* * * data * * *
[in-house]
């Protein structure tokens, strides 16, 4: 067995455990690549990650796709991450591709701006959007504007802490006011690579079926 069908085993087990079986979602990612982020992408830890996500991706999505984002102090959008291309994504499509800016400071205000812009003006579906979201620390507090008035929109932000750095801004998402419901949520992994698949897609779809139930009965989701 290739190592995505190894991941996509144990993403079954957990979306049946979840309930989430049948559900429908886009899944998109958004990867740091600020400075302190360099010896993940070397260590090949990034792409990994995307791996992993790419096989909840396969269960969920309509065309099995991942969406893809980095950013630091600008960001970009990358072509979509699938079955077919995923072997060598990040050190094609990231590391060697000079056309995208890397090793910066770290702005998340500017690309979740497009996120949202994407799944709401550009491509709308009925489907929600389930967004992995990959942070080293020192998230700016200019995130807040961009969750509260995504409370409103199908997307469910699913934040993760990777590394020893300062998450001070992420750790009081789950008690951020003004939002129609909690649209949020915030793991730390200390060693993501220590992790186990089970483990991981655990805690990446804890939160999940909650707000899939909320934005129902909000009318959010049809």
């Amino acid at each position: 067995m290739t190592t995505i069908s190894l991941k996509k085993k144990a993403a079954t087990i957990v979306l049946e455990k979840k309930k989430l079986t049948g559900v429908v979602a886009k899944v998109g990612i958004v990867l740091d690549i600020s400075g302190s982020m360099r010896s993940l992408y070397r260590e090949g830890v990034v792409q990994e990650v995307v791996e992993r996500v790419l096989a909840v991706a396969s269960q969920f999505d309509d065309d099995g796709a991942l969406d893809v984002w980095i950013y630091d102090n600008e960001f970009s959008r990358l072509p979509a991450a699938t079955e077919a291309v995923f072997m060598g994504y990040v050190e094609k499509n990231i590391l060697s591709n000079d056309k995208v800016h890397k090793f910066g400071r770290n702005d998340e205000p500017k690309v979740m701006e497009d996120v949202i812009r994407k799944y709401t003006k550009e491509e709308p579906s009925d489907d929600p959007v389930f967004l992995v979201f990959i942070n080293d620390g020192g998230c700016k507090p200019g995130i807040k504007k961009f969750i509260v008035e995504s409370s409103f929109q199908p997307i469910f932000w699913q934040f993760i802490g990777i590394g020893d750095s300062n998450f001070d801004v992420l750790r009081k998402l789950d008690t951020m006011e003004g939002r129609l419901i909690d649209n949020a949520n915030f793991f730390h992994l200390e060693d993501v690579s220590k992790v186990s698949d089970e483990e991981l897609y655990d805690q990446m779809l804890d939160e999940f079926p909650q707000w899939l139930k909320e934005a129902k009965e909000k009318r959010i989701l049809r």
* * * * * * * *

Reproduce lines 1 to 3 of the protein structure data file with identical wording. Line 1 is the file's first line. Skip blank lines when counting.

[in-house]
């Protein structure tokens, strides 16, 4: 067995455990690549990650796709991450591709701006959007504007802490006011690579079926 069908085993087990079986979602990612982020992408830890996500991706999505984002102090959008291309994504499509800016400071205000812009003006579906979201620390507090008035929109932000750095801004998402419901949520992994698949897609779809139930009965989701 290739190592995505190894991941996509144990993403079954957990979306049946979840309930989430049948559900429908886009899944998109958004990867740091600020400075302190360099010896993940070397260590090949990034792409990994995307791996992993790419096989909840396969269960969920309509065309099995991942969406893809980095950013630091600008960001970009990358072509979509699938079955077919995923072997060598990040050190094609990231590391060697000079056309995208890397090793910066770290702005998340500017690309979740497009996120949202994407799944709401550009491509709308009925489907929600389930967004992995990959942070080293020192998230700016200019995130807040961009969750509260995504409370409103199908997307469910699913934040993760990777590394020893300062998450001070992420750790009081789950008690951020003004939002129609909690649209949020915030793991730390200390060693993501220590992790186990089970483990991981655990805690990446804890939160999940909650707000899939909320934005129902909000009318959010049809």
């Amino acid at each position: 067995m290739t190592t995505i069908s190894l991941k996509k085993k144990a993403a079954t087990i957990v979306l049946e455990k979840k309930k989430l079986t049948g559900v429908v979602a886009k899944v998109g990612i958004v990867l740091d690549i600020s400075g302190s982020m360099r010896s993940l992408y070397r260590e090949g830890v990034v792409q990994e990650v995307v791996e992993r996500v790419l096989a909840v991706a396969s269960q969920f999505d309509d065309d099995g796709a991942l969406d893809v984002w980095i950013y630091d102090n600008e960001f970009s959008r990358l072509p979509a991450a699938t079955e077919a291309v995923f072997m060598g994504y990040v050190e094609k499509n990231i590391l060697s591709n000079d056309k995208v800016h890397k090793f910066g400071r770290n702005d998340e205000p500017k690309v979740m701006e497009d996120v949202i812009r994407k799944y709401t003006k550009e491509e709308p579906s009925d489907d929600p959007v389930f967004l992995v979201f990959i942070n080293d620390g020192g998230c700016k507090p200019g995130i807040k504007k961009f969750i509260v008035e995504s409370s409103f929109q199908p997307i469910f932000w699913q934040f993760i802490g990777i590394g020893d750095s300062n998450f001070d801004v992420l750790r009081k998402l789950d008690t951020m006011e003004g939002r129609l419901i909690d649209n949020a949520n915030f793991f730390h992994l200390e060693d993501v690579s220590k992790v186990s698949d089970e483990e991981l897609y655990d805690q990446m779809l804890d939160e999940f079926p909650q707000w899939l139930k909320e934005a129902k009965e909000k009318r959010i989701l049809r």